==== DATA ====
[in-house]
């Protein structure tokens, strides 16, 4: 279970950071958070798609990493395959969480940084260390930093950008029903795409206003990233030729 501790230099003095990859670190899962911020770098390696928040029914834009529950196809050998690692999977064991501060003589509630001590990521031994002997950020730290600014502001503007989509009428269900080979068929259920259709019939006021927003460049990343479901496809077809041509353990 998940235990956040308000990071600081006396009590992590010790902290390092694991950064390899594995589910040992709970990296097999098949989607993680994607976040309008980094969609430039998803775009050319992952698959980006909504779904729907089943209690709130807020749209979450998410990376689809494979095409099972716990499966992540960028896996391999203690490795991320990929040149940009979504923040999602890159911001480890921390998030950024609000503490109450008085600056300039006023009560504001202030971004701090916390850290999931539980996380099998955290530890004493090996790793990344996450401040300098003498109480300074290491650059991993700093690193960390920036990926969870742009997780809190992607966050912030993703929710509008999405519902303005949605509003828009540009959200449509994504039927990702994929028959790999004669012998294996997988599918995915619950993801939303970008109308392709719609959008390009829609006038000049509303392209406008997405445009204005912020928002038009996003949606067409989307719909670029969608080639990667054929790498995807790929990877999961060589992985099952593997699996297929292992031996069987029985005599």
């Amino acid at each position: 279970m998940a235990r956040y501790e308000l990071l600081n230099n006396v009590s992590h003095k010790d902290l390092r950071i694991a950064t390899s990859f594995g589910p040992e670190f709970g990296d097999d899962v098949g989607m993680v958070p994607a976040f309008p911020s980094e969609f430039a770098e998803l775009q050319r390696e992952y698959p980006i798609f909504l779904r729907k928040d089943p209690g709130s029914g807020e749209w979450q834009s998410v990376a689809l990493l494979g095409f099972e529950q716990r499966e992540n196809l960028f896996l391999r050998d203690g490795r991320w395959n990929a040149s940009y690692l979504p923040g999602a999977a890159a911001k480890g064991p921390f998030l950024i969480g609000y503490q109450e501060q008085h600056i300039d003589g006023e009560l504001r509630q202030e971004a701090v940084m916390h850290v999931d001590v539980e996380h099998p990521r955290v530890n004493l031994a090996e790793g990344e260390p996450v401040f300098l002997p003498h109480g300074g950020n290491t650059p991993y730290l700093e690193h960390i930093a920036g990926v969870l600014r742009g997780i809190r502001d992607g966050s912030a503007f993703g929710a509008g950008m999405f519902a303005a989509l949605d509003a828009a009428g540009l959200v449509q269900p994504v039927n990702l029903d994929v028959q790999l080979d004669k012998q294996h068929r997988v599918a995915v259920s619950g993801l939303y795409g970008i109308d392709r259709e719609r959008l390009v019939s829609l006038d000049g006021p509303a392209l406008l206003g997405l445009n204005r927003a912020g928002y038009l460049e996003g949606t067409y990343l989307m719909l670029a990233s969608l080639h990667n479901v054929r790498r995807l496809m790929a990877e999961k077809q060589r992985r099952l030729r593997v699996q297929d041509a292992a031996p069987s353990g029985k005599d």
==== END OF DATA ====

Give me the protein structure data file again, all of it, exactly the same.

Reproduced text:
[in-house]
């Protein structure tokens, strides 16, 4: 279970950071958070798609990493395959969480940084260390930093950008029903795409206003990233030729 501790230099003095990859670190899962911020770098390696928040029914834009529950196809050998690692999977064991501060003589509630001590990521031994002997950020730290600014502001503007989509009428269900080979068929259920259709019939006021927003460049990343479901496809077809041509353990 998940235990956040308000990071600081006396009590992590010790902290390092694991950064390899594995589910040992709970990296097999098949989607993680994607976040309008980094969609430039998803775009050319992952698959980006909504779904729907089943209690709130807020749209979450998410990376689809494979095409099972716990499966992540960028896996391999203690490795991320990929040149940009979504923040999602890159911001480890921390998030950024609000503490109450008085600056300039006023009560504001202030971004701090916390850290999931539980996380099998955290530890004493090996790793990344996450401040300098003498109480300074290491650059991993700093690193960390920036990926969870742009997780809190992607966050912030993703929710509008999405519902303005949605509003828009540009959200449509994504039927990702994929028959790999004669012998294996997988599918995915619950993801939303970008109308392709719609959008390009829609006038000049509303392209406008997405445009204005912020928002038009996003949606067409989307719909670029969608080639990667054929790498995807790929990877999961060589992985099952593997699996297929292992031996069987029985005599």
């Amino acid at each position: 279970m998940a235990r956040y501790e308000l990071l600081n230099n006396v009590s992590h003095k010790d902290l390092r950071i694991a950064t390899s990859f594995g589910p040992e670190f709970g990296d097999d899962v098949g989607m993680v958070p994607a976040f309008p911020s980094e969609f430039a770098e998803l775009q050319r390696e992952y698959p980006i798609f909504l779904r729907k928040d089943p209690g709130s029914g807020e749209w979450q834009s998410v990376a689809l990493l494979g095409f099972e529950q716990r499966e992540n196809l960028f896996l391999r050998d203690g490795r991320w395959n990929a040149s940009y690692l979504p923040g999602a999977a890159a911001k480890g064991p921390f998030l950024i969480g609000y503490q109450e501060q008085h600056i300039d003589g006023e009560l504001r509630q202030e971004a701090v940084m916390h850290v999931d001590v539980e996380h099998p990521r955290v530890n004493l031994a090996e790793g990344e260390p996450v401040f300098l002997p003498h109480g300074g950020n290491t650059p991993y730290l700093e690193h960390i930093a920036g990926v969870l600014r742009g997780i809190r502001d992607g966050s912030a503007f993703g929710a509008g950008m999405f519902a303005a989509l949605d509003a828009a009428g540009l959200v449509q269900p994504v039927n990702l029903d994929v028959q790999l080979d004669k012998q294996h068929r997988v599918a995915v259920s619950g993801l939303y795409g970008i109308d392709r259709e719609r959008l390009v019939s829609l006038d000049g006021p509303a392209l406008l206003g997405l445009n204005r927003a912020g928002y038009l460049e996003g949606t067409y990343l989307m719909l670029a990233s969608l080639h990667n479901v054929r790498r995807l496809m790929a990877e999961k077809q060589r992985r099952l030729r593997v699996q297929d041509a292992a031996p069987s353990g029985k005599d």